This woman just became a mountain running legend

Fernanda Maciel is the first woman to run up and down the highest peak in America in under 24 hours.
By Ben Johnson

Standing 6,691m high, Aconcagua, the highest peak in the Americas, is a stern test for even the world's greatest mountaineers, but mountain runner Fernanda Maciel just wrote her name into the mountain's legend by becoming the first ever woman to scale and ascend the Argentinian peak in less than 24 hours.

Yes, you read that right, the Brazilian achieved the near impossible by running the 45km from the entrance of Aconcagua Provincial Park to the 6,691m peak of the mountain and back in under 24 hours; an incredible time of 22h 52min to be exact.

Combatting snow, ice and incredibly steep gradients on the route, not to mention the oxygen-starved air and risk of altitude sickness, Maciel acheived the amazing record on what was her third attempt.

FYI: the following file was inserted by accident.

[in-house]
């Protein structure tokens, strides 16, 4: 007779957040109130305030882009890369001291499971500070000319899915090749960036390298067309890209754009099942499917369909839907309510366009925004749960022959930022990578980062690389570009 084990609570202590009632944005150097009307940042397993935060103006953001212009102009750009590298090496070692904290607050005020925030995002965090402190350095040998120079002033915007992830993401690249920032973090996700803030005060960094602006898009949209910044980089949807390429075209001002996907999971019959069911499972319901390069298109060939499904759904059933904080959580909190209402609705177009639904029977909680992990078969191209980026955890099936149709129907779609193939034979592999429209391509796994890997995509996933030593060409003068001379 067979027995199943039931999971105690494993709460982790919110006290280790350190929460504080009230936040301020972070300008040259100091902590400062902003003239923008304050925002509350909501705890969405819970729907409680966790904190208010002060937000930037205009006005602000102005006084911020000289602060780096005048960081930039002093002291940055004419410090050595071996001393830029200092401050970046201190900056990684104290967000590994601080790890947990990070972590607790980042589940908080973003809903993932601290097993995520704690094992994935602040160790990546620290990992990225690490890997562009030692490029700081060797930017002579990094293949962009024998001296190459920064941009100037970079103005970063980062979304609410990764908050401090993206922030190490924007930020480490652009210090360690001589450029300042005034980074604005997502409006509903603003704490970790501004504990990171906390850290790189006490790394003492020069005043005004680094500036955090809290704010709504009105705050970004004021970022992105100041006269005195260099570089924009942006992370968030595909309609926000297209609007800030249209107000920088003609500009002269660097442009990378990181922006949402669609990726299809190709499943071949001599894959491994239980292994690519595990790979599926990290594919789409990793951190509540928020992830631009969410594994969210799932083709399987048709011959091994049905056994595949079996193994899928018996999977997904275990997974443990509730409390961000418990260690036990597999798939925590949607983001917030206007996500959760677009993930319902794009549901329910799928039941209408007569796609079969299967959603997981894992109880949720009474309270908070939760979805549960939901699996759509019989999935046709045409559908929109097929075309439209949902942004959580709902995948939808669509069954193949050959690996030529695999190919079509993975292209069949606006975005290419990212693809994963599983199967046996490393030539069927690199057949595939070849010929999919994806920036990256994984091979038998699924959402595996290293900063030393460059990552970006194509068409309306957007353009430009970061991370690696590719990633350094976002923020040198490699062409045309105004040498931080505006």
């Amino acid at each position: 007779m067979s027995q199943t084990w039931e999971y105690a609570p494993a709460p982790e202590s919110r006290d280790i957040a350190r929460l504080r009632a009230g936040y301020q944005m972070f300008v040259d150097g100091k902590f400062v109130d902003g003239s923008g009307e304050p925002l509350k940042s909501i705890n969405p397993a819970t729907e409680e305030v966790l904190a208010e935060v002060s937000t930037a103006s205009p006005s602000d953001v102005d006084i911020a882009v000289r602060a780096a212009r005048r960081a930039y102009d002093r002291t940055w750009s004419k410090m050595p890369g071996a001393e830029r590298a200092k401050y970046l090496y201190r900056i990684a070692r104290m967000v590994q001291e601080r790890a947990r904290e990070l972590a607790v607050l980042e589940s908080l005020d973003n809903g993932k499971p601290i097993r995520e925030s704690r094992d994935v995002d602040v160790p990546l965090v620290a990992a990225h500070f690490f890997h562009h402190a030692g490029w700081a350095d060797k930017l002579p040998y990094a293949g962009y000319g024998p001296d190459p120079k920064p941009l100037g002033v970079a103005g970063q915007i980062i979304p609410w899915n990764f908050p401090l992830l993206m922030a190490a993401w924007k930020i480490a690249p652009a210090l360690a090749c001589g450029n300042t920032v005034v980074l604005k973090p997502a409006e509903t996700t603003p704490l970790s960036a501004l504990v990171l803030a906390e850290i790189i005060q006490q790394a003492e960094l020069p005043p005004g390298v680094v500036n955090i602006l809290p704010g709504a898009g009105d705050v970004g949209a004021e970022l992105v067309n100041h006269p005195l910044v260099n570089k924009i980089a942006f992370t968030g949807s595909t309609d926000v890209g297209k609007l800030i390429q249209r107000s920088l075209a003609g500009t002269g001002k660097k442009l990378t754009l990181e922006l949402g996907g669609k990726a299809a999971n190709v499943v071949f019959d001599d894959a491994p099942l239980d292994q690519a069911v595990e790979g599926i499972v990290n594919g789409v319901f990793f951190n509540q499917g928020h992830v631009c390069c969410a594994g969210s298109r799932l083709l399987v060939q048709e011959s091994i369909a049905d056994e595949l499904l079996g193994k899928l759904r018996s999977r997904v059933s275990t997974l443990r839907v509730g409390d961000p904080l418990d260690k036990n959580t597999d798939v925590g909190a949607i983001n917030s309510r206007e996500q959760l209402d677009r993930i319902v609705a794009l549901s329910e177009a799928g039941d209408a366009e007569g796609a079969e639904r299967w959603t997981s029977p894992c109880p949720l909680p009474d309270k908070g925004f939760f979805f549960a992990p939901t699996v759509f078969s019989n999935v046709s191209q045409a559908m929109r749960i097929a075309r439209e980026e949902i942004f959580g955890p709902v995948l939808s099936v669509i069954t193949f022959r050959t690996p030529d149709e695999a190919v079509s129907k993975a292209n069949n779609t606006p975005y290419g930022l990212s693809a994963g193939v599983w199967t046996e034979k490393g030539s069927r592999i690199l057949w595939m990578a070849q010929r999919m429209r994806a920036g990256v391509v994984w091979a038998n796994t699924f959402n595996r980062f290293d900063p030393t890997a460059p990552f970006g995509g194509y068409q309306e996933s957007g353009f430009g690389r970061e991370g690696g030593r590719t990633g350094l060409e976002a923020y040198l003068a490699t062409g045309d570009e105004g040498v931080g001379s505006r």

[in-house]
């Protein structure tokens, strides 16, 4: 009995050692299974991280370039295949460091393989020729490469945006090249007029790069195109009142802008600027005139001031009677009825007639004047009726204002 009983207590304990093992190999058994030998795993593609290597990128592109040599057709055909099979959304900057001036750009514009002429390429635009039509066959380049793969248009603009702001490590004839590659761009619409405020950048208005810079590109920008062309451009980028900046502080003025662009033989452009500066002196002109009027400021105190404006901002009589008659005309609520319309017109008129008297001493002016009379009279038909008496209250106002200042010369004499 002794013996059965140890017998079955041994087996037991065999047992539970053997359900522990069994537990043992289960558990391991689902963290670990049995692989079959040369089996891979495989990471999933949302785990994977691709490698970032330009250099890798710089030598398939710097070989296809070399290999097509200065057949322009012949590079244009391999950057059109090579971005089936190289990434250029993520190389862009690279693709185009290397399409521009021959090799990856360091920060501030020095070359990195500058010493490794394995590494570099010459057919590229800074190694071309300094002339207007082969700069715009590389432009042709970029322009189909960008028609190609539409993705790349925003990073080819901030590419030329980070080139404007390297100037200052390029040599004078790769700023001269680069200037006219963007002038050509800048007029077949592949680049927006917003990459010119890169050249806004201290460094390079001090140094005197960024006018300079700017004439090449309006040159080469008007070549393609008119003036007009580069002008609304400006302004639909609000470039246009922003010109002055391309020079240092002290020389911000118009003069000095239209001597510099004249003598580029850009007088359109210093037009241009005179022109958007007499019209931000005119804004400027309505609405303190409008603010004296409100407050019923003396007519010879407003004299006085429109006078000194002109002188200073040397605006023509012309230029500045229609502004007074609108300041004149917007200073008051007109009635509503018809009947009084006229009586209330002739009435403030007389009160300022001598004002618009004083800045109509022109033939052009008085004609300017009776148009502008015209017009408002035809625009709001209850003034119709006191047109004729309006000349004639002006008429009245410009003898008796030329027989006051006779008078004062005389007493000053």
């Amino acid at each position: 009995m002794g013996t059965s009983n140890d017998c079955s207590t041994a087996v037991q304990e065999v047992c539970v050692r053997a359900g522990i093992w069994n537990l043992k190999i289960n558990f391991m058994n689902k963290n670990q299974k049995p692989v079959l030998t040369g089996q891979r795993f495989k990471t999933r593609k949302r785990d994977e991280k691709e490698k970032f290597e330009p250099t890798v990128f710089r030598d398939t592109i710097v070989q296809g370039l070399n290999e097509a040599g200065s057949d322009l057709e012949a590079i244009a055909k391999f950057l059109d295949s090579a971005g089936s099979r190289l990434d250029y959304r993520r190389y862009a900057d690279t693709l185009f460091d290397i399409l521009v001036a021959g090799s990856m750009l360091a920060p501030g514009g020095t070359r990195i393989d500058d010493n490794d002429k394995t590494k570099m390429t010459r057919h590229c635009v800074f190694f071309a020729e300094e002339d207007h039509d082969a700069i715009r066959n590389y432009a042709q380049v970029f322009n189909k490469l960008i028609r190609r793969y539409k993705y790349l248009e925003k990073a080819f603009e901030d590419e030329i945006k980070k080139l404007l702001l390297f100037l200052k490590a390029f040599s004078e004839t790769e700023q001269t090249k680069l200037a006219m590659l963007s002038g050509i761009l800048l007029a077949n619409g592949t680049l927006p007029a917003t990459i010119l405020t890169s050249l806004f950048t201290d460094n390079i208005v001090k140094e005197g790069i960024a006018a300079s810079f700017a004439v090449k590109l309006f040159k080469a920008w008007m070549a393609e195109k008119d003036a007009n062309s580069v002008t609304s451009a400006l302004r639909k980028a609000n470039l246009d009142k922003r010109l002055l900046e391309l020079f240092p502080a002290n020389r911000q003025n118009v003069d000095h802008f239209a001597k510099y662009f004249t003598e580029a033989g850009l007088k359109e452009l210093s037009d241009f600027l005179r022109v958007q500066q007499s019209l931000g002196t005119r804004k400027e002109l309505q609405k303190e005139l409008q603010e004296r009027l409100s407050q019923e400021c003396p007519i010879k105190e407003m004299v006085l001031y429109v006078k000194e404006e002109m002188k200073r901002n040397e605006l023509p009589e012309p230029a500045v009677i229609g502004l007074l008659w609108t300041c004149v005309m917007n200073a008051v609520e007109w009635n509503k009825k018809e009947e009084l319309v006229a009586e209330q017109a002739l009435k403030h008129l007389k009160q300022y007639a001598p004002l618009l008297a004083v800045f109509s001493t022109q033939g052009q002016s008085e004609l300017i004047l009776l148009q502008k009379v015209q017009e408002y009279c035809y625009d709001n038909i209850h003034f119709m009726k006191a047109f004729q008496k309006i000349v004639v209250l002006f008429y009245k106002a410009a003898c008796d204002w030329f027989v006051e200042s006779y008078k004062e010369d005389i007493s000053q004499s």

Read more about her preparation and previous attempts here.

I always look to perform super difficult projects, almost impossible for me!

Fernanda Maciel

To claim the record, Maciel covered more than 80km and encountered a marked altitude change as she ascended 40km to the peak and back down again.

Poor weather conditions and illness had already thwarted two previous attempts by the runner, and the challenges of Aconcagua almost forced Maciel to give up on her quest for a third time. The effects of the altitude and cold hit her hard during the night, but she toughed it out and found renewed strength to continue.

"It felt like I was drunk," Maciel said. "I lost a lot of energy from the cold in the dawn and spent a few hours running in a zigzag, very slowly. Only when the sun came out did I get better, I returned to my pace and the bad feeling wasn't there any more."

"I always look to perform super-difficult projects, almost impossible for me! And this was the Aconcagua. Running at high altitude without oxygen, with snow, ice and wind up to 70kph is very dangerous. So, I feel fulfilled and happy to be able to do it. We weren't born to fail, we can do much more than we imagine," she said, before getting some much needed sleep.

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